Flashback to the Christmas story of our childhood
We might as non-believing adults conclude these stories we were told and teachings we were given still hold
We admired the steadfast courage of Mary and Joseph, and we were appalled, though maybe a little thrilled too, by the despicable Herod, a killer of children. Photograph: iStock
The street I grew up on in Dublin in the 1960s was one of small terraced homes where most families included a clatter of children. On dark evenings during Lent, when most of us went to the same weekday Mass in the local church, the eruption of neighbours out their front doors was like something synchronised, all of us heading in the same direction, water in a runnel moving towards the stream.
I have fond memories of the long curving street, the chiaroscuro created by the street lamps, the households merging as we walked towards our local place of worship.
We tend to forget the intensity of the inner life of the child. But when we’re older, it comes back to us every now and then, a sudden emotional opening; an epiphany.
There was a pew in the south transept where I liked to sit, impressed by the fat burning candles on the altar, the rich glow of light on the gold of the priest’s vestments, the chalice, the tabernacle door. I liked the smells, the ceremony, the seriousness; the priest raising the monstrance towards God the Father.
Just about every child of my generation was familiar with the teaching that you should be wary of the attention-seeking hypocrite up in the front pew. We noted them in the church, even as we listened to its teachings.
We knew what Jesus meant when he said it was he who is without sin who should throw the first stone, and we took comfort from his statement that blessed are the gentle.
The Christmas story was as familiar to us as the family furniture. We admired the steadfast courage of Mary and Joseph, and we were appalled, though maybe a little thrilled too, by the despicable Herod, a killer of children.
That you should do unto others as you would have them do unto you, was most definitely a challenge, though no-one challenged its wisdom.
Because of our belief in God the Father, my fellow child believers and I grew up in the company of someone who watched over us, understood our every failing, and knew the truth of our overarching good intentions. He had access to our every thought and deed, and loved us unconditionally.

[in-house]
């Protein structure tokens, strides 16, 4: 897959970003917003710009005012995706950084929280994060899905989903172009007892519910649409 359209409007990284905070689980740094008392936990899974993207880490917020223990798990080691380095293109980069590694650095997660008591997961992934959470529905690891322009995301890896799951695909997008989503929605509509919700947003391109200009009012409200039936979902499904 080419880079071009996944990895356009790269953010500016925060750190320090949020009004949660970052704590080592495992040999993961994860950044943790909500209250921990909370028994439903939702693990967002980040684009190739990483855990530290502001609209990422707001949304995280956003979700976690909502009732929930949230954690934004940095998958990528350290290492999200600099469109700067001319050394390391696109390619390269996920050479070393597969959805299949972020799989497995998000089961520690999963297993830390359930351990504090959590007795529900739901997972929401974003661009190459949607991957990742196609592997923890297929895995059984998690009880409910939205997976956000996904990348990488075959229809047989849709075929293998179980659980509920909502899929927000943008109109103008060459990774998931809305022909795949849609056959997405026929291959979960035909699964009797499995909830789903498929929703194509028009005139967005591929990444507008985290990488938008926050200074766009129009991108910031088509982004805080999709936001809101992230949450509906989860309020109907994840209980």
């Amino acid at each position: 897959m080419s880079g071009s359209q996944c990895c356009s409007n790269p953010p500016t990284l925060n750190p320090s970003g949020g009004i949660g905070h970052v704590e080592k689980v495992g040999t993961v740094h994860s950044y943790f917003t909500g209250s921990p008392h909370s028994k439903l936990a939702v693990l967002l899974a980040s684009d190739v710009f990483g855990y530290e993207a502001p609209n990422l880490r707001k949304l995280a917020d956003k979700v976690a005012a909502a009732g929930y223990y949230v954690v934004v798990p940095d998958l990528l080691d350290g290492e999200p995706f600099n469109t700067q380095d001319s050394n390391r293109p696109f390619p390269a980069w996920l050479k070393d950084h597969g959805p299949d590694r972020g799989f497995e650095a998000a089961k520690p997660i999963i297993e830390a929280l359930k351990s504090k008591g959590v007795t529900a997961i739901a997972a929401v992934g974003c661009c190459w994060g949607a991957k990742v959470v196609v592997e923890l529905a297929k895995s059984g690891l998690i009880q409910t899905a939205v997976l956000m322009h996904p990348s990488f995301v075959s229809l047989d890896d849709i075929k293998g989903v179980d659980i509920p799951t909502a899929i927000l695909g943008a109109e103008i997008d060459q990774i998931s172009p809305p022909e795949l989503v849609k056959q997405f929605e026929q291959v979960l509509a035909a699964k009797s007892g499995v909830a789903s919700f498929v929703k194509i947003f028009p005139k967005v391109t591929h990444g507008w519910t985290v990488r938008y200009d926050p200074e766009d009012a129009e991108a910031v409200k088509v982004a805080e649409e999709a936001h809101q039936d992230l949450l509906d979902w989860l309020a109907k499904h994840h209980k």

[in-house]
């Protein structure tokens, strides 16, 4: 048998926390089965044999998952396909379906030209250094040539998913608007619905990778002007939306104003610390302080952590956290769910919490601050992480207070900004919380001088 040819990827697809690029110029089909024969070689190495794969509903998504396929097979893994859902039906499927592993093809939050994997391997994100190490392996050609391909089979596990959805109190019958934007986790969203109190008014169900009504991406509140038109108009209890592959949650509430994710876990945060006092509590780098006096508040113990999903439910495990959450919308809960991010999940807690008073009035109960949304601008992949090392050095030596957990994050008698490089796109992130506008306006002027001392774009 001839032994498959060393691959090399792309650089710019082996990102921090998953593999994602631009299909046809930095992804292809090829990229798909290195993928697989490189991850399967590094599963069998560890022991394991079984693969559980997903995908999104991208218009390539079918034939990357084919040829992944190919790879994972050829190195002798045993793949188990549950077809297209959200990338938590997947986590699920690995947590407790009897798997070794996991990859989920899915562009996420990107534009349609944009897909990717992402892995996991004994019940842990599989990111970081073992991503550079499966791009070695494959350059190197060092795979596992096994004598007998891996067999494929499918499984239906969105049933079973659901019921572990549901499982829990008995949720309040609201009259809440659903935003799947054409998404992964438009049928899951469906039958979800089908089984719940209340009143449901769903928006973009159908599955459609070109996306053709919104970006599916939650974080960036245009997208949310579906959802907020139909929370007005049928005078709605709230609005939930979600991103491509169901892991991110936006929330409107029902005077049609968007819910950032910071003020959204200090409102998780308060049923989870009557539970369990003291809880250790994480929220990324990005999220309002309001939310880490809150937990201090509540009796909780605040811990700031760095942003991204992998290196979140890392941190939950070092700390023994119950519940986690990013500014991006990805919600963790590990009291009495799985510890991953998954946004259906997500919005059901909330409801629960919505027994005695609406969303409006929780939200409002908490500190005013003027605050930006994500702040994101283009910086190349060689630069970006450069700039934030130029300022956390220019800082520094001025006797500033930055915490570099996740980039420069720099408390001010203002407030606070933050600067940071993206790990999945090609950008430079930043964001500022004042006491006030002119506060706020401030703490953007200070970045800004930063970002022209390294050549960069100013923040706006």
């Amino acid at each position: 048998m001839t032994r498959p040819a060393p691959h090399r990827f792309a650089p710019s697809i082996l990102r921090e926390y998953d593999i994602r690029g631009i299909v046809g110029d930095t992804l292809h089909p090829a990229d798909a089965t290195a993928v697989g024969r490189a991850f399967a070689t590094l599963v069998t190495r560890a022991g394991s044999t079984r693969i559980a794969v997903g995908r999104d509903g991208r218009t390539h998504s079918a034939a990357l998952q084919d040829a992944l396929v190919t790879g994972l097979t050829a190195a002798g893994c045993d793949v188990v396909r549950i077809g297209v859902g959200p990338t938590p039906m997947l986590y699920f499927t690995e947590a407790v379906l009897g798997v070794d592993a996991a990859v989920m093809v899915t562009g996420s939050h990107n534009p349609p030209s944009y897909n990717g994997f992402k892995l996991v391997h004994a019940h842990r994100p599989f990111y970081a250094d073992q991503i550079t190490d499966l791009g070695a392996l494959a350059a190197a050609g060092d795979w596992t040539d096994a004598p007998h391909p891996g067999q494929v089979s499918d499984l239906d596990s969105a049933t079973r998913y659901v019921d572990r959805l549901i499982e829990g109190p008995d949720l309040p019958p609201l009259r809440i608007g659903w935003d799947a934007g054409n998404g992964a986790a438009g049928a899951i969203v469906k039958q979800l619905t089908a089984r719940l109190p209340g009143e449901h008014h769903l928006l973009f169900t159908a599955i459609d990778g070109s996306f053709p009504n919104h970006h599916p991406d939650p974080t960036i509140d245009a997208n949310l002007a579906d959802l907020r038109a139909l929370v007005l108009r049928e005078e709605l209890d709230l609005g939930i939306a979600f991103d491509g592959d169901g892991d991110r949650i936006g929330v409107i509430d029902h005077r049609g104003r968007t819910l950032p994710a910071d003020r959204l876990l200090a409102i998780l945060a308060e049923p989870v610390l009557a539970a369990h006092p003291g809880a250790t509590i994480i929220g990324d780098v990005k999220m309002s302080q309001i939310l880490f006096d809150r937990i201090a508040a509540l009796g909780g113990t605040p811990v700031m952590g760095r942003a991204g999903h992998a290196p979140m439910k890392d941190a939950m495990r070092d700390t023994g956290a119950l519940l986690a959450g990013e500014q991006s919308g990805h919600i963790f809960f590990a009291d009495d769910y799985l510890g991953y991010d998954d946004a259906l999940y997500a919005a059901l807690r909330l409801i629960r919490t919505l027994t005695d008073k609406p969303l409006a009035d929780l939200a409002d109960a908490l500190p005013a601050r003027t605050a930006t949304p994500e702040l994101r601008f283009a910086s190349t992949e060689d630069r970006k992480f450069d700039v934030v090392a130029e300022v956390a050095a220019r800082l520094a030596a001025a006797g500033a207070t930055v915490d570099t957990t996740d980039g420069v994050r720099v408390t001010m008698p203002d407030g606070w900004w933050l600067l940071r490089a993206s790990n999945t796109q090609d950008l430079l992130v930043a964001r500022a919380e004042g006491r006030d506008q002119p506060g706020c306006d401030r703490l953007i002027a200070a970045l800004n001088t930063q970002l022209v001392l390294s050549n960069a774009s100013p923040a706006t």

This presence accompanied us as we played street football, robbed apples from back gardens, sought to get one over on our closest siblings. At every waking moment we could, in our dealings with him, be as effusive and open-hearted as we wanted, knowing no-one knew, other than the presence who loved.
If you wanted to give a child a gift, it’s a hard one to beat.
In my early 20s my religious belief fell away, almost without my noticing. My easy transition to non-belief had nothing to do with the failings of the institutional church, a church which, at times, can act as if entirely ignorant of the teachings it exists to propagate.
I’ve never felt an urge to re-visit my shrugging off of religious belief. But in recent years I’ve come to greatly appreciate the fact that I grew up a believer.
Even with all we now know, it remains the case that the central argument of the culture that pervaded the terraced suburban street of my boyhood, was that the greatest good in the world, and the greatest challenge for each of us in our lives, is to love.
Even if you were more interested in the adventures of the heroes that graced the pages of your weekly comic, there was no escaping the central place the culture gave to the Gospels, and the messages contained therein. It was the sea in which we swam.
We were sent off into adult life with stored memories of a pew in a suburban church, the glow of candlelight, the idea of transcendent love.
At this time of year, if we so wish, we can revisit this former belief we had that, despite the disappointments and upsets that are part of existence, the suffering and the horror, the existence of people such as King Herod, it is the evident goodness of Mary and Joseph that governs the world; the promise of the newborn child.
We might even, as non-believing adults, examine, question, and doubt, and yet conclude that these stories we were told, and teachings we were given, still hold, and that they are the common property of those who once believed, those who still believe, and those who never believed.
We might decide that, finally, it remains valid to embrace the conviction that accompanied our childhood years – that love has dominion, not just over the momentarily lucky, but over the entire world, always.